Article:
Biogeochemical (BGC) Argo Floats

These autonomous robotic profiling floats can collect vertical profiles of ocean temperature, salinity, pH, oxygen, nitrate, chlorophyll a, suspended particles, and downwelling irradiance from the surface to a depth of 2,000 meters every 10 days and transmit data in real-time via satellites.

GOMO's Role

GOMO is leading the coordination and integration of global ocean carbon observations across research and modeling activities

GOMO supports research that includes ocean carbon and biogeochemical observations, research, modeling, data synthesis, product development, and technology development. GOMO provides strategic programmatic support, facilitates partnerships, and supports capacity development. See who we work with by clicking the icons below.

Ocean Carbon News

Funding will expand observations, improve forecasting of carbon dioxide levels in the ocean surface and atmosphere This is a repost of a press release published May 30, 2024. Today,...

U.S. GO-SHIP is looking for students to participate in the upcoming occupation of the meridional hydrographic line known as A16S aboard the NOAA Ship Ronald H. Brown. The cruise is...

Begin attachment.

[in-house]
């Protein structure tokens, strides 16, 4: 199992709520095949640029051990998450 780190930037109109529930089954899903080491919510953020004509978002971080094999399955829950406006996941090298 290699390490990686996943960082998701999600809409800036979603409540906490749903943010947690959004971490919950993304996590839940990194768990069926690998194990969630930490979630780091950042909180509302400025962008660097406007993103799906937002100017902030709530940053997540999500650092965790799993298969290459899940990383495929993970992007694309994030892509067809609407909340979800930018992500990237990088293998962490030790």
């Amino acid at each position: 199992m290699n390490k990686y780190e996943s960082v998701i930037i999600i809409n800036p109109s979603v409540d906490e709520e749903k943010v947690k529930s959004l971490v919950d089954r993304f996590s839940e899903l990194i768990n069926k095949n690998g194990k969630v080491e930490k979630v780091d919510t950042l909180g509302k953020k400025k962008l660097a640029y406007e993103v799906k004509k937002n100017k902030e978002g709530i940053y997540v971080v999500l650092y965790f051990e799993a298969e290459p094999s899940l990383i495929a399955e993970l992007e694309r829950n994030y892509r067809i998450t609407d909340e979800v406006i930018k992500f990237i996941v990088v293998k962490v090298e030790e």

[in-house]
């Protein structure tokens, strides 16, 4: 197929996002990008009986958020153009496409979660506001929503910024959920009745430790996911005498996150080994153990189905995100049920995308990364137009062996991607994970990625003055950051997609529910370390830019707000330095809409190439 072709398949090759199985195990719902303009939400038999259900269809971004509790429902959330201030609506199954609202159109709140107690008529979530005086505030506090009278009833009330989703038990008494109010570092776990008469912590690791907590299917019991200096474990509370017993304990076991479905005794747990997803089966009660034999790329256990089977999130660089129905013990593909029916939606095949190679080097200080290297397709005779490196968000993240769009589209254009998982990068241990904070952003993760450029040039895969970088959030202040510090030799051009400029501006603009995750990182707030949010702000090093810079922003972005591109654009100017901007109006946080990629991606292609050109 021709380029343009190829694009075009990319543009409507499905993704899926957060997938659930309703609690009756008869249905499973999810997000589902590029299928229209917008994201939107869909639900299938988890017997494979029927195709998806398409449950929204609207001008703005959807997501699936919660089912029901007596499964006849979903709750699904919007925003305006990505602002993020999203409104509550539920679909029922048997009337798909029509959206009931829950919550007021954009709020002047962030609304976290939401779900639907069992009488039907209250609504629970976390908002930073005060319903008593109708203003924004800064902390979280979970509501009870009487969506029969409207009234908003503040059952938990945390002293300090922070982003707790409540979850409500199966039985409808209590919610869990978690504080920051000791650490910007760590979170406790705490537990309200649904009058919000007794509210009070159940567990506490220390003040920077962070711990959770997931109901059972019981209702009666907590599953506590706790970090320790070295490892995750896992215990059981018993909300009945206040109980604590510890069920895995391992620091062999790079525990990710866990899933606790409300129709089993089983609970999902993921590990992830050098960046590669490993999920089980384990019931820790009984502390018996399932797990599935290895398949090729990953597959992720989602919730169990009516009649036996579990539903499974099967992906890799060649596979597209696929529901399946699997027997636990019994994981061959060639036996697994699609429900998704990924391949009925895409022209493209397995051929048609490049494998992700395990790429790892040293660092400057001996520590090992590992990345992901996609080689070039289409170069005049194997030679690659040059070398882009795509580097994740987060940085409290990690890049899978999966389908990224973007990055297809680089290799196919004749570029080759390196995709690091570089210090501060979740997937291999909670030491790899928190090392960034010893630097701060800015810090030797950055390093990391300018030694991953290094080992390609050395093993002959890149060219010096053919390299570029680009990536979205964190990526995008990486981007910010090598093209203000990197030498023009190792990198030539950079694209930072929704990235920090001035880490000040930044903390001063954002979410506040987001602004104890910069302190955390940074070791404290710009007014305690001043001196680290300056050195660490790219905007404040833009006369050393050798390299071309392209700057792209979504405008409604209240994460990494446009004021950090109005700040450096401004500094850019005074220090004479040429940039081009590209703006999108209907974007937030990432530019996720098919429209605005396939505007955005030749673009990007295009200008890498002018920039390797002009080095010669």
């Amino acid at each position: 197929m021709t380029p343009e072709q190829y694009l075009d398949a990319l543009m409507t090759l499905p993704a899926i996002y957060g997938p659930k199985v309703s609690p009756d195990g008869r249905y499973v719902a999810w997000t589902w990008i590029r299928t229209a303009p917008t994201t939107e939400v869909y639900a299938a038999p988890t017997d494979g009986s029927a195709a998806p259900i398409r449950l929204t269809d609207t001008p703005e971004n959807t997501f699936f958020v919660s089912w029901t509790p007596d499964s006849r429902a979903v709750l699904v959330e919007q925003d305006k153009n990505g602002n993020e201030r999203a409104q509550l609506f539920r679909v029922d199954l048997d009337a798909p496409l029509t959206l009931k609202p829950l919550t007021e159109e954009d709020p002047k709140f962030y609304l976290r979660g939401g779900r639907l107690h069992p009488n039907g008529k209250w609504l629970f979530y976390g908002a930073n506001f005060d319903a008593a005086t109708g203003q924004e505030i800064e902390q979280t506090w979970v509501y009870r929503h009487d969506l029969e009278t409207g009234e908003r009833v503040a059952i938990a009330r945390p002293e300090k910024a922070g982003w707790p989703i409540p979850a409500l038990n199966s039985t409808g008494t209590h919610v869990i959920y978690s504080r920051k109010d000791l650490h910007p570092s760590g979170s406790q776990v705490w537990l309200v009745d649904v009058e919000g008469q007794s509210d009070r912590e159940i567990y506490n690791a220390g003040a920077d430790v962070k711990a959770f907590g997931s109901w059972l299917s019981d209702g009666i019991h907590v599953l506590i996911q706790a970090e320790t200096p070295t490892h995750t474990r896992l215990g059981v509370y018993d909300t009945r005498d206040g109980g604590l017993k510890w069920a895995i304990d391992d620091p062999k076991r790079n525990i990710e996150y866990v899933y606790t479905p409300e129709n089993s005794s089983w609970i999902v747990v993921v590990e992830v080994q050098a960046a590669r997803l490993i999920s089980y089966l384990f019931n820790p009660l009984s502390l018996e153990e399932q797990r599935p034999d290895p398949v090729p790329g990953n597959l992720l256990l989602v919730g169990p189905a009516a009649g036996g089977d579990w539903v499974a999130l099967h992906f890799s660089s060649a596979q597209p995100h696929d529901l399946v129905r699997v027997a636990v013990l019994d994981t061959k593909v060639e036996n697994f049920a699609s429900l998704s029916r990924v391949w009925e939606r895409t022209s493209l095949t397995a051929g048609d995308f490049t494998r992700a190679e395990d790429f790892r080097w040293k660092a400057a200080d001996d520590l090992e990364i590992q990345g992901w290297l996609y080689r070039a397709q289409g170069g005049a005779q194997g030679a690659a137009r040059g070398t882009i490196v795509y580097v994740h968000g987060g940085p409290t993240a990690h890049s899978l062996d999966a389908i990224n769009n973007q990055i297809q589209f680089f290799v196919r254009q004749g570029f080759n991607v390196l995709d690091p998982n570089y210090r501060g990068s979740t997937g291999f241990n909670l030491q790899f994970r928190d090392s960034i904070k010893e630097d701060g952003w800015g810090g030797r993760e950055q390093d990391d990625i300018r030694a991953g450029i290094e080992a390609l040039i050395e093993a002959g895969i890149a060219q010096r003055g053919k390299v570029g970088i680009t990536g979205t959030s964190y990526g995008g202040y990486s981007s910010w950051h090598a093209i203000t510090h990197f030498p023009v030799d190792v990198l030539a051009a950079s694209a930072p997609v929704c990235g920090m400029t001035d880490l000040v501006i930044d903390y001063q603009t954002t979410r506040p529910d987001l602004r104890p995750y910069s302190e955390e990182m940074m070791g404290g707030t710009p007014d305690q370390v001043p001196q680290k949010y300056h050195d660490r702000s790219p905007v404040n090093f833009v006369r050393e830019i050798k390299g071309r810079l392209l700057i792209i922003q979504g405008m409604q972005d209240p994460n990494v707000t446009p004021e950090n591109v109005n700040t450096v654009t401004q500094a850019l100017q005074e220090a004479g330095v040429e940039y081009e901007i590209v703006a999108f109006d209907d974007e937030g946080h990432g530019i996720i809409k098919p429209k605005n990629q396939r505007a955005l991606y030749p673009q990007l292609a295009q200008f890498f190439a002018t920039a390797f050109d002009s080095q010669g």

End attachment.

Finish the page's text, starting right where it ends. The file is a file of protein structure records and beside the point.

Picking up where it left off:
This is a repost of NOAA AOML’s original story published May 2, 2024. Floating ice, freezing temperatures, and streaks of lights in the night sky. Traversing from Fremantle, Australia to Antarctica’s...

This is a repost of NOAA AOML’s original story published April 22, 2024. Wind, waves, and icebergs pierced through morning fog – the A13.5 GO-SHIP cruise proved both tumultuous and...

This is a repost of NOAA AOML’s original story published February 13, 2024. Scientists at NOAA’s Atlantic Oceanographic and Meteorological Laboratory (AOML) are gearing up for a busy season at...

This is a repost of a NOAA Research article published December 5, 2023. Read the original post here. NOAA data and models help scientists track the global carbon cycle Greenhouse...